Early one morning 45 years ago, 11-year-old Norio Kebenli was preparing to fish in the lagoon of Rongelap Atoll, a necklace of tiny, coconut palm-covered islands in the Pacific Ocean.
The sun was dawning in the east as Norio prepared a small boat for the day ahead. Then a second sun rose from the west. His life, like those of all Rongelapese, would never be the same.
"The light appeared in the western sky and became bigger and bigger," Mr. Kebenli, now an adult, recalls. "The light was so strong it hurt my eyes. It filled the whole western sky."
A few hours later, thick flakes of radioactive fallout began falling. By the time a US Navy destroyer arrived the next day to evacuate the atoll, people were exhibiting symptoms of radiation poisoning. A hydrogen bomb test on neighboring Bikini Atoll had gone awry, they were told; everyone must leave.
The survivors and their descendants are still waiting to return. The cold war may be over, but here in the Marshall Islands its legacy lives on.
To win the nuclear arms race with the Soviet Union, the United States conducted 67 above-ground nuclear and thermonuclear weapons tests here in the 1940s and 1950s. For decades, those displaced by the tests have fought to secure full compensation for the loss of their homes, health, and loved ones. And most important, for the funds to make their home islands inhabitable again.
Sometime this year, Congress is likely to be asked to do just that. A series of separate legal motions working their way through a special Marshallese court are expected to lead to a final appeal to Washington for the hundreds of millions of dollars the islanders say is required to clean up their atolls to US Environmental Protection Agency standards.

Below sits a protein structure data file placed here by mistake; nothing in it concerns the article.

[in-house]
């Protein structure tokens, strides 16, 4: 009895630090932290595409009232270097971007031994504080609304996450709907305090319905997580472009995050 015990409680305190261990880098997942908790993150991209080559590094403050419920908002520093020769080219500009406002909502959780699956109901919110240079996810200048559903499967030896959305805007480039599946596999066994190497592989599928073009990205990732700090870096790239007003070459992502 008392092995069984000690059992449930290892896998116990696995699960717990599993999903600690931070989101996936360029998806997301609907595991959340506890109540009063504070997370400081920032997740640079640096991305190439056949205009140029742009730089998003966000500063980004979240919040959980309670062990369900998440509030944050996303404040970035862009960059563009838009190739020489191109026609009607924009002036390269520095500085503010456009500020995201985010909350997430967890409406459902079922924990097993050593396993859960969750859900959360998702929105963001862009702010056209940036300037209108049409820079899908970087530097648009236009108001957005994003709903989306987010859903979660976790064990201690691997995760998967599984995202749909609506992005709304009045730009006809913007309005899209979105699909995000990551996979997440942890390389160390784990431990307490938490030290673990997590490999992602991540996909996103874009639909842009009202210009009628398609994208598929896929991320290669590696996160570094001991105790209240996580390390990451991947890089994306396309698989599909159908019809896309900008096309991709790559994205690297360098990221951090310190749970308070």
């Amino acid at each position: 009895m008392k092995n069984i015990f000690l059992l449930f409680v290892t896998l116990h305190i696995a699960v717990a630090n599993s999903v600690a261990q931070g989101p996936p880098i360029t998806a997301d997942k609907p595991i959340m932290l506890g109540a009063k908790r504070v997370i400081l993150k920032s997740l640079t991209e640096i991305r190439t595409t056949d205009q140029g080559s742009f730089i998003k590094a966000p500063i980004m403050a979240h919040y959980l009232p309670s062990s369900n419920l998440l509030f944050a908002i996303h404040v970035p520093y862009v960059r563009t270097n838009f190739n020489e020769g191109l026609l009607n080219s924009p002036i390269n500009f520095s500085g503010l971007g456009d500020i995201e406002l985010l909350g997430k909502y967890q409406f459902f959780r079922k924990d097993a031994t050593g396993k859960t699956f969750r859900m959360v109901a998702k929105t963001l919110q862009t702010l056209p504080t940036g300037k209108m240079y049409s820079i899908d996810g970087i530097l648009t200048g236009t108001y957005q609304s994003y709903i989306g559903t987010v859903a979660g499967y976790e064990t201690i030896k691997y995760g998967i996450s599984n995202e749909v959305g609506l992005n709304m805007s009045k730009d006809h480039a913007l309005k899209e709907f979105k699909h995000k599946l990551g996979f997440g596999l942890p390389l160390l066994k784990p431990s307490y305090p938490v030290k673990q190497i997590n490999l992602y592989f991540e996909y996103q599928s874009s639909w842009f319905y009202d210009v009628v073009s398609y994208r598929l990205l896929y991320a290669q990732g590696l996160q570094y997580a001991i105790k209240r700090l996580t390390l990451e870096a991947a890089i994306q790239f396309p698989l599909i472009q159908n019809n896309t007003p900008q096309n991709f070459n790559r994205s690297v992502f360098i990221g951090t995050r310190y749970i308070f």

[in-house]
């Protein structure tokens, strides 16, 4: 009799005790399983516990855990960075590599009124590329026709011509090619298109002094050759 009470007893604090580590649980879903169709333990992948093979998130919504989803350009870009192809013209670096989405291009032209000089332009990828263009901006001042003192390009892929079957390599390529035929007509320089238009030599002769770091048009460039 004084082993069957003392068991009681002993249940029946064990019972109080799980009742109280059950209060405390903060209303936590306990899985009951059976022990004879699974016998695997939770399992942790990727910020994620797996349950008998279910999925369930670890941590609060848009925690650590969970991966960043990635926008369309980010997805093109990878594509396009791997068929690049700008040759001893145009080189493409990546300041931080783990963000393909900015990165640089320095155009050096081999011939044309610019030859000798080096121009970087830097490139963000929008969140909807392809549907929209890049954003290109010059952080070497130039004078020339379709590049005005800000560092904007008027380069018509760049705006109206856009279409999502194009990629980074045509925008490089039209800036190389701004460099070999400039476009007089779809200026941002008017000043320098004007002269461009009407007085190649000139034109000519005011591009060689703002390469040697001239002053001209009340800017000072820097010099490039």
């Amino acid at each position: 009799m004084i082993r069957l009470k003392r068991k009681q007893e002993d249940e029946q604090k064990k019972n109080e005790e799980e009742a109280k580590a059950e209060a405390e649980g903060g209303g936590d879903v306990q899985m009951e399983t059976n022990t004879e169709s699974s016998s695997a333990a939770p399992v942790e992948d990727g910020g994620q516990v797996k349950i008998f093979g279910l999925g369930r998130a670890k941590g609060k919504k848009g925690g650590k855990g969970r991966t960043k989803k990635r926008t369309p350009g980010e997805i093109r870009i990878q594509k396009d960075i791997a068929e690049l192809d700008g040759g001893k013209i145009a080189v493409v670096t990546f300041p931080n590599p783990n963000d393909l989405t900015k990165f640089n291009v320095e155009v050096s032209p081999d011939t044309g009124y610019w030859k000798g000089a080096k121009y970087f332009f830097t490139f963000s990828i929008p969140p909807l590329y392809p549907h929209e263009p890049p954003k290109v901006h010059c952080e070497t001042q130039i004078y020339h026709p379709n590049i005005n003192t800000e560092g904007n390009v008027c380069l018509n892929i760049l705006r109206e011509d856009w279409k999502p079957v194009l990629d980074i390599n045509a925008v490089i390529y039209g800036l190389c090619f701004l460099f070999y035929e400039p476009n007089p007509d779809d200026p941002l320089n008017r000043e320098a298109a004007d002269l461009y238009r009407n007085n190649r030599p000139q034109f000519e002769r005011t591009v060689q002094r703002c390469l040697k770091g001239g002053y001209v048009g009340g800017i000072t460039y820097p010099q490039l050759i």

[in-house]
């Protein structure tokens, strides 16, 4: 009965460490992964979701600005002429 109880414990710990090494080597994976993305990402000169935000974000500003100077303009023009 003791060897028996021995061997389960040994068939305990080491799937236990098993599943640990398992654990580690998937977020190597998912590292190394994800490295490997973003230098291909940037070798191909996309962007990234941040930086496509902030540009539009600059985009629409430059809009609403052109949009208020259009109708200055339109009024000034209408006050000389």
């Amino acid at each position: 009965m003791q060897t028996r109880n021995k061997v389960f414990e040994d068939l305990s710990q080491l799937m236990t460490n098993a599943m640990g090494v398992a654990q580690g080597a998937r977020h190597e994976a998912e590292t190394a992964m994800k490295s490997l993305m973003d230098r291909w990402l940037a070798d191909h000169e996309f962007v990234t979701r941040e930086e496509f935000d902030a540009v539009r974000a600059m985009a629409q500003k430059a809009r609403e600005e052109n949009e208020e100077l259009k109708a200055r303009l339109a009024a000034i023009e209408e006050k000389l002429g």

"The tests helped the US win the cold war with the Russians, but now it needs to clean up after itself so that these people can go back home," says Jonathan Weisgall, the Washington attorney who represents the people of Bikini.
The US captured the Marshall Islands from Japan in World War II, then ruled the region until 1986 as part of a United Nations trusteeship. In 1946, the people of Bikini and Enewetak atolls were evacuated to make way for nuclear tests and were told they could return once the testing was completed.
More powerful than Hiroshima
But as the cold war intensified, so did the atomic testing program. The bombs grew larger and more destructive, culminating in a 1954 hydrogen bomb test that rained fallout on neighboring Rongelap. That test, code-named Bravo, was 750 times more powerful than the atomic bomb dropped on Hiroshima, Japan.
Detonated over Bikini atoll, the 15-megaton blast vaporized the test island and punched a mile-wide crater in the reef. For decades the Atomic Energy Commission maintained that the contamination of Rongelap was due to a last-minute change in wind direction. But when the relevant documents finally were declassified, they showed that AEC authorities knew the winds had shifted 72 hours before the test.